With all the investments being made into self-driving vehicles, there will come a time in the not-too-distant future where an autonomous car will be in a situation where it will have to choose what humans to kill—its passengers, passengers in another vehicle, or pedestrians. A new project from MIT is trying to ensure that those cars are imbued with a sense of humanity when they make fatal decisions.
A new test being conducted by MIT’s Media Lab, called the Moral Machine, is essentially a thought experiment that seeks answers from humans on how a driverless car with malfunctioning brakes should act in emergency situations. The situations all involve the same scenario, where a self-driving car is traveling toward a crosswalk, and it needs to choose whether to swerve and crash into a barrier or plow through whoever’s at the crosswalk. The test is basically to determine what humans would do in these rare, life-or-death situations.
Most of the choices are pretty binary—do you value the lives of the people in the car more than those crossing the street—and the test gives you far more information than even the most advanced cameras on an autonomous car would be able to pick up. The test tells you if a person is old or young, fat or fit, if they’re a professional, homeless, or even if they’re a robber or if they’re crossing the road against the light. The idea being that you can bring a level of morality into your choices—you might be killing more people if you tell the car to hit the crosswalk, but at least they were all robbers.
This is obviously not how things will play out in real life, as cars or people can’t really make split-second value judgements on the lives of their passengers or pedestrians. But it highlights an important point about how humanity will have to prepare itself for the inevitable day when an autonomous car kills a person. The trade-off, however, is that when the majority of cars on the road are autonomous, the number of automotive deaths around the world is likely to plummet. It’s just whether we are ready to let a machine do the killing instead of humans who are texting, drunk, asleep, or in other ways just not paying attention to the road.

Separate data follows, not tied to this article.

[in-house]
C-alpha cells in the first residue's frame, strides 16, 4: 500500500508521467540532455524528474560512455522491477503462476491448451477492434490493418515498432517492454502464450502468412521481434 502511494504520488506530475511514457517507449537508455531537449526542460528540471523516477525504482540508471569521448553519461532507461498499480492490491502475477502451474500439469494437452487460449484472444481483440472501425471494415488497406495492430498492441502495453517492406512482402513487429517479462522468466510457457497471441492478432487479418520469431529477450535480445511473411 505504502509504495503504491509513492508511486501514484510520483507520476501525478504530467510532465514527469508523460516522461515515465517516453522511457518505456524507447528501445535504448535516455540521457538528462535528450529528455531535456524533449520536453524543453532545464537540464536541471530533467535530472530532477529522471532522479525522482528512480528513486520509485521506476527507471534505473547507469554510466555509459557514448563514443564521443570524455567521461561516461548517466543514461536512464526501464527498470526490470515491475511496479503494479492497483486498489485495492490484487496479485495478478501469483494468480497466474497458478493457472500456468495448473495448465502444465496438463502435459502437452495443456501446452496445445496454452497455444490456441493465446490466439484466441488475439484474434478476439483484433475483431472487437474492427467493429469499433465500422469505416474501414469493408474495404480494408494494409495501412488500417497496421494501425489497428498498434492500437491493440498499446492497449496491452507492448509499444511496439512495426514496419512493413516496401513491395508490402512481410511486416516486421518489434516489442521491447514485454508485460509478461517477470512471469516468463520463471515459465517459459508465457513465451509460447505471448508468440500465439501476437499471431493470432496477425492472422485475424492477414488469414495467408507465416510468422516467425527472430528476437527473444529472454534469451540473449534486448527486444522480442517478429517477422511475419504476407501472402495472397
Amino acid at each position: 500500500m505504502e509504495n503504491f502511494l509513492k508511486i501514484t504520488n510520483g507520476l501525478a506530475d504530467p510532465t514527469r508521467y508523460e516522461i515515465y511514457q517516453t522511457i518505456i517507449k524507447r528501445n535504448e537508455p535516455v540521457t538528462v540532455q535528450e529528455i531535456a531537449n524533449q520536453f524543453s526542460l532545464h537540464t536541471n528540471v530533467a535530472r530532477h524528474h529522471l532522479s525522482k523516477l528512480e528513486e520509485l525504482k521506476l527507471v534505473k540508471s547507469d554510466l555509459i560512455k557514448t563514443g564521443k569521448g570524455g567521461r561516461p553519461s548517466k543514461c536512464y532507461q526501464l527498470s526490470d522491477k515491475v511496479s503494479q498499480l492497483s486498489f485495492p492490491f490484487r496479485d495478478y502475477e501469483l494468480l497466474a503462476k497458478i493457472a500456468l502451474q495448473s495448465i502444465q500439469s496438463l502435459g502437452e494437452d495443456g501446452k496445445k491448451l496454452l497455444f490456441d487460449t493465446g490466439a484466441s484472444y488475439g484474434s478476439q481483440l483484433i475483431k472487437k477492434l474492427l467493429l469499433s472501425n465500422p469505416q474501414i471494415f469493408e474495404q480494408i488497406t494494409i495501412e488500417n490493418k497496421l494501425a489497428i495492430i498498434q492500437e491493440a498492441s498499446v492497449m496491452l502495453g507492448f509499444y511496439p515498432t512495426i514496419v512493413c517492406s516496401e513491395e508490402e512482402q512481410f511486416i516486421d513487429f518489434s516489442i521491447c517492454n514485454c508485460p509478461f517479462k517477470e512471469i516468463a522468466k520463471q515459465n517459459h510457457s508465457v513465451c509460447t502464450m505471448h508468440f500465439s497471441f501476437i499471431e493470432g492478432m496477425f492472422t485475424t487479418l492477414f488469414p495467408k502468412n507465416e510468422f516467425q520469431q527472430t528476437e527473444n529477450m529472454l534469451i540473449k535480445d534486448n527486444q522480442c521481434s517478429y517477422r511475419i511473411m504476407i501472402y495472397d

As Gill Pratt, the head of Toyota’s robotics and autonomous vehicle projects, told Quartz earlier this year:
One hundred people every day lose their lives to cars and we somehow accept it. We’re going to introduce technology which will drastically lower the number of deaths per year that occur. But some of the time, when that technology is in charge, an accident will still occur. When that happens, how will people view the occasional accidents that do occur? And unfortunately right now—or perhaps, fortunately—we have incredibly stringent expectations of performance and reliability for anything that’s mechanical. And so the hardest part of the work we have to do is to develop technology that will work at that level of expected reliability.
It may be that what we need to do is to get society to understand that even though the overall statistics are getting tremendously better, that there are still occasions when the machine is going to be to blame, and we somehow need to accept that. Because if we stop using the new software, we won’t get the benefit of this drastic average reduction.